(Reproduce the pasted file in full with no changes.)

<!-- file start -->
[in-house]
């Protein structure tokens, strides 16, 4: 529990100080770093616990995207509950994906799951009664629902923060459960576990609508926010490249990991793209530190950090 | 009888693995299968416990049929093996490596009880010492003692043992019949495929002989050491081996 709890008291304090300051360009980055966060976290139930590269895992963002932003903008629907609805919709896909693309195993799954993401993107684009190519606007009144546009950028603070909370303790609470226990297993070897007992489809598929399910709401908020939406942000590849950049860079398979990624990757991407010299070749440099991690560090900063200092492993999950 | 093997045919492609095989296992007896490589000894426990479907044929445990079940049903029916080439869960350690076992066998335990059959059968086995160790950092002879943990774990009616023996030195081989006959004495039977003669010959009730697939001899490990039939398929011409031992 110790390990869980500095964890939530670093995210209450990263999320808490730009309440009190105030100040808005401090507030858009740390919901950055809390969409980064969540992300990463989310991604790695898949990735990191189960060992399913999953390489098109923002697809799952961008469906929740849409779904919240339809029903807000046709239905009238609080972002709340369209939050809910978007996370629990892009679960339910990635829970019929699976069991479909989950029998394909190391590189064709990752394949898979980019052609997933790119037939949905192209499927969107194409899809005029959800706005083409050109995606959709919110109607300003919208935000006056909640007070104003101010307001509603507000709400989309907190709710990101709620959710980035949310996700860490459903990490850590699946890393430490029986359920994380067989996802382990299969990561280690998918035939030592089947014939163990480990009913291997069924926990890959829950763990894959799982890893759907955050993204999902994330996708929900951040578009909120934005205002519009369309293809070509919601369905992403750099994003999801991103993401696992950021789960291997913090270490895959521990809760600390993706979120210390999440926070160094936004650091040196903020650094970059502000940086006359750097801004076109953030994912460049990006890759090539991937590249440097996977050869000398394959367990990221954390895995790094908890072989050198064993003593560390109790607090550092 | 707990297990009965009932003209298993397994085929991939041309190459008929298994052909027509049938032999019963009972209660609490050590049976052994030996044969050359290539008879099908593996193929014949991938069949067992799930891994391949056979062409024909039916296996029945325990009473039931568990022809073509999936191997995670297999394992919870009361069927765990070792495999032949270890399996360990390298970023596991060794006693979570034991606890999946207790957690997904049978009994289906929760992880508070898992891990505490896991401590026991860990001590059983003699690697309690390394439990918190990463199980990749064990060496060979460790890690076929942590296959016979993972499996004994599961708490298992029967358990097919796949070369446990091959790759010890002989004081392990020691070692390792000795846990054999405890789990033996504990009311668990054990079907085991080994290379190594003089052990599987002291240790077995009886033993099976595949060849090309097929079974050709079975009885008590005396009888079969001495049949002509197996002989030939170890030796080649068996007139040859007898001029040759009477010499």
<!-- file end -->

[in-house]
């Protein structure tokens, strides 16, 4: 529990100080770093616990995207509950994906799951009664629902923060459960576990609508926010490249990991793209530190950090 | 009888693995299968416990049929093996490596009880010492003692043992019949495929002989050491081996 709890008291304090300051360009980055966060976290139930590269895992963002932003903008629907609805919709896909693309195993799954993401993107684009190519606007009144546009950028603070909370303790609470226990297993070897007992489809598929399910709401908020939406942000590849950049860079398979990624990757991407010299070749440099991690560090900063200092492993999950 | 093997045919492609095989296992007896490589000894426990479907044929445990079940049903029916080439869960350690076992066998335990059959059968086995160790950092002879943990774990009616023996030195081989006959004495039977003669010959009730697939001899490990039939398929011409031992 110790390990869980500095964890939530670093995210209450990263999320808490730009309440009190105030100040808005401090507030858009740390919901950055809390969409980064969540992300990463989310991604790695898949990735990191189960060992399913999953390489098109923002697809799952961008469906929740849409779904919240339809029903807000046709239905009238609080972002709340369209939050809910978007996370629990892009679960339910990635829970019929699976069991479909989950029998394909190391590189064709990752394949898979980019052609997933790119037939949905192209499927969107194409899809005029959800706005083409050109995606959709919110109607300003919208935000006056909640007070104003101010307001509603507000709400989309907190709710990101709620959710980035949310996700860490459903990490850590699946890393430490029986359920994380067989996802382990299969990561280690998918035939030592089947014939163990480990009913291997069924926990890959829950763990894959799982890893759907955050993204999902994330996708929900951040578009909120934005205002519009369309293809070509919601369905992403750099994003999801991103993401696992950021789960291997913090270490895959521990809760600390993706979120210390999440926070160094936004650091040196903020650094970059502000940086006359750097801004076109953030994912460049990006890759090539991937590249440097996977050869000398394959367990990221954390895995790094908890072989050198064993003593560390109790607090550092 | 707990297990009965009932003209298993397994085929991939041309190459008929298994052909027509049938032999019963009972209660609490050590049976052994030996044969050359290539008879099908593996193929014949991938069949067992799930891994391949056979062409024909039916296996029945325990009473039931568990022809073509999936191997995670297999394992919870009361069927765990070792495999032949270890399996360990390298970023596991060794006693979570034991606890999946207790957690997904049978009994289906929760992880508070898992891990505490896991401590026991860990001590059983003699690697309690390394439990918190990463199980990749064990060496060979460790890690076929942590296959016979993972499996004994599961708490298992029967358990097919796949070369446990091959790759010890002989004081392990020691070692390792000795846990054999405890789990033996504990009311668990054990079907085991080994290379190594003089052990599987002291240790077995009886033993099976595949060849090309097929079974050709079975009885008590005396009888079969001495049949002509197996002989030939170890030796080649068996007139040859007898001029040759009477010499």